I’m glad I waited until Mockingjay was released before I started reading the Hunger Games trilogy as I would have hated the wait between books! As I was reading them, I could easily picture the different districts of Panem that the characters traveled through. Author Suzanne Collins did a remarkable job with the imagery.
If you compare the map of Panem to the United States, Collins’ roots are firmly in District 3. Indiana, to be specific. Her great-grandmother Anna Woods Brady came to the United States from Ireland just after the Irish Potato Famine; she was living in Indianapolis by 1910.
Anna’s 1910 census entry tells quite a story. Not only had she come to the United States in 1852 (at the age of 4), but she was also married at age 15. Tragically, she lost six of her 12 children by 1910.
Anna’s migration was typical of Irish immigrants to Indiana, many of whom came during or just after the famine. Many settled in areas where there were internal improvement projects under way, and were employed building the state’s roads, canals and railways.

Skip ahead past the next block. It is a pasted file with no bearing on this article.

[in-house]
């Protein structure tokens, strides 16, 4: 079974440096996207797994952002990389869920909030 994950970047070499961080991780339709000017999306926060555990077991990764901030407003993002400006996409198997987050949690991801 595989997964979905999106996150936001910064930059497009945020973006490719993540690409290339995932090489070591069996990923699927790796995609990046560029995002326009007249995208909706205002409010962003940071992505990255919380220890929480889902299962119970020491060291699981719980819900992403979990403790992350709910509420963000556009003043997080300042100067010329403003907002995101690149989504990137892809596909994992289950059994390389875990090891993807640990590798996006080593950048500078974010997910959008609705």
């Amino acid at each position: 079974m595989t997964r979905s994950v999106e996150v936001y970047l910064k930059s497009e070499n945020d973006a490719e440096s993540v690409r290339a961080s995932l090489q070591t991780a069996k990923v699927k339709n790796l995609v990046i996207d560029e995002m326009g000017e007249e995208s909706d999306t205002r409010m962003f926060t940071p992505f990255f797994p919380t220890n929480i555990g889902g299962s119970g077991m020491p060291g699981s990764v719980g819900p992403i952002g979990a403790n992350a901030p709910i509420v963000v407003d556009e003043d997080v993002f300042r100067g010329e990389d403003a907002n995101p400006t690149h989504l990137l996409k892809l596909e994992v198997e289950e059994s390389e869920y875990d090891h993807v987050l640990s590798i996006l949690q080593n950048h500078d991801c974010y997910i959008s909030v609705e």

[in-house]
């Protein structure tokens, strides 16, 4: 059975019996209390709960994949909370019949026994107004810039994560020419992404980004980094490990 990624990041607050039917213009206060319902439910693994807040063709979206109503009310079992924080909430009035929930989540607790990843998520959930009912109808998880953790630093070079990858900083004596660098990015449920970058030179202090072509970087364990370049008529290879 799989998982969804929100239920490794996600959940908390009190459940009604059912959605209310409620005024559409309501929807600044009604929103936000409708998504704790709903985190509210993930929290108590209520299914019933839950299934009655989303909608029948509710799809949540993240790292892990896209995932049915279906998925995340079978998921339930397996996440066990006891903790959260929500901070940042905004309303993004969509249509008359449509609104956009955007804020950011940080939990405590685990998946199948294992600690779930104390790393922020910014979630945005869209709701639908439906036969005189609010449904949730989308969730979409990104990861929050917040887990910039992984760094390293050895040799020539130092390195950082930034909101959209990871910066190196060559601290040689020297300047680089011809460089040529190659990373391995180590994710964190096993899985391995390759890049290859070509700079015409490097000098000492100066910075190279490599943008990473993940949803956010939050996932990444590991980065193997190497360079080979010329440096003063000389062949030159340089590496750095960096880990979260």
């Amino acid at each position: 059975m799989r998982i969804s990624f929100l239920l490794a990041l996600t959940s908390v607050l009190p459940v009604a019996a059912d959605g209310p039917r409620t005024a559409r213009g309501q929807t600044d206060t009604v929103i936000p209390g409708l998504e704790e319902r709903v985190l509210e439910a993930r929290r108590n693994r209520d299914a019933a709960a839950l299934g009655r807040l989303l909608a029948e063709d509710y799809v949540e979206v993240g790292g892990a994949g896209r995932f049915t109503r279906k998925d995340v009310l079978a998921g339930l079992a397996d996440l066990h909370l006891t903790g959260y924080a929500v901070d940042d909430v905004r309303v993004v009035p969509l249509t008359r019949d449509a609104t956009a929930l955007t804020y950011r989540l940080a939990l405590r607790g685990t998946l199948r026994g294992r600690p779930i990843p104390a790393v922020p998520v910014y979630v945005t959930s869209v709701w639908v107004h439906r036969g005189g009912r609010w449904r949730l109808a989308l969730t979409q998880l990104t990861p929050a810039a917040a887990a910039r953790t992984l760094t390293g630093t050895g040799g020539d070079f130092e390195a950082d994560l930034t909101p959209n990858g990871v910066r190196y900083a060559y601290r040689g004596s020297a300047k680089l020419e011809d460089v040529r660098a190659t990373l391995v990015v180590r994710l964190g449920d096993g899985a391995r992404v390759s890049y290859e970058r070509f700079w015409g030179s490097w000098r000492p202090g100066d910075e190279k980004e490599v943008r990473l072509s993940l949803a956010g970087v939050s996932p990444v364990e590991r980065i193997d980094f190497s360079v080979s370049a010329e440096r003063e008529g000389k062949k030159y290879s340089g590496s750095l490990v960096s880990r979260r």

Long known as the “Crossroads of America,” Indiana has been home to numerous ethnic groups, as well as migrants from eastern and southern states. Countless Americans can trace their family trees back to the Hoosier State. Fortunately, there are some wonderful records and resources for Indiana research.
Our free research guide “Indiana Resources: Family History Research in the Hoosier State” includes a general history, timeline, and links to Indiana collections and resources. Be sure to take a look at the Indiana state page for even more links, including collections for specific counties.
Enjoy researching the Hoosiers in your family tree!
About Amy Johnson Crow
Amy Johnson Crow is a Certified Genealogist and an active lecturer and author. Her roots run deep in the Midwest and Mid-Atlantic states. She earned her Masters degree in Library and Information Science at Kent State University. Amy loves to help people discover the joys of learning about their ancestors and she thinks that there are few things better than a day in a cemetery. You can find her on Facebook, Twitter, and Amy Johnson Crow.